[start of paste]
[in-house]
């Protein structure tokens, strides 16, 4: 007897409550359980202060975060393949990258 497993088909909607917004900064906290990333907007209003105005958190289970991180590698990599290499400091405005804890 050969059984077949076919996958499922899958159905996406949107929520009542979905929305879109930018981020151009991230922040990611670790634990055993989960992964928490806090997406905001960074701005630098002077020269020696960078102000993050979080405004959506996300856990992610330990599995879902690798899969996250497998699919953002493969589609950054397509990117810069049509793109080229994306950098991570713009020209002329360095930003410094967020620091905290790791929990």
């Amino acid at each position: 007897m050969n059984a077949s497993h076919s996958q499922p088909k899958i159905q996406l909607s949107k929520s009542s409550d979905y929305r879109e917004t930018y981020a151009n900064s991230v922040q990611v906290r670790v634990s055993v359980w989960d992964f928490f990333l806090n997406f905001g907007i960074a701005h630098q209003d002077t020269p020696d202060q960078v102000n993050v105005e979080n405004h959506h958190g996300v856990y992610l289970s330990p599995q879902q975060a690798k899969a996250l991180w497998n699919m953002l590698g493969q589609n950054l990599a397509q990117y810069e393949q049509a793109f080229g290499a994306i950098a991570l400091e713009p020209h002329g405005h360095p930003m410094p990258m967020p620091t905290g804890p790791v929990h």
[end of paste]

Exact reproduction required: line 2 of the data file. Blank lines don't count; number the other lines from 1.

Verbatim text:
């Protein structure tokens, strides 16, 4: 007897409550359980202060975060393949990258 497993088909909607917004900064906290990333907007209003105005958190289970991180590698990599290499400091405005804890 050969059984077949076919996958499922899958159905996406949107929520009542979905929305879109930018981020151009991230922040990611670790634990055993989960992964928490806090997406905001960074701005630098002077020269020696960078102000993050979080405004959506996300856990992610330990599995879902690798899969996250497998699919953002493969589609950054397509990117810069049509793109080229994306950098991570713009020209002329360095930003410094967020620091905290790791929990």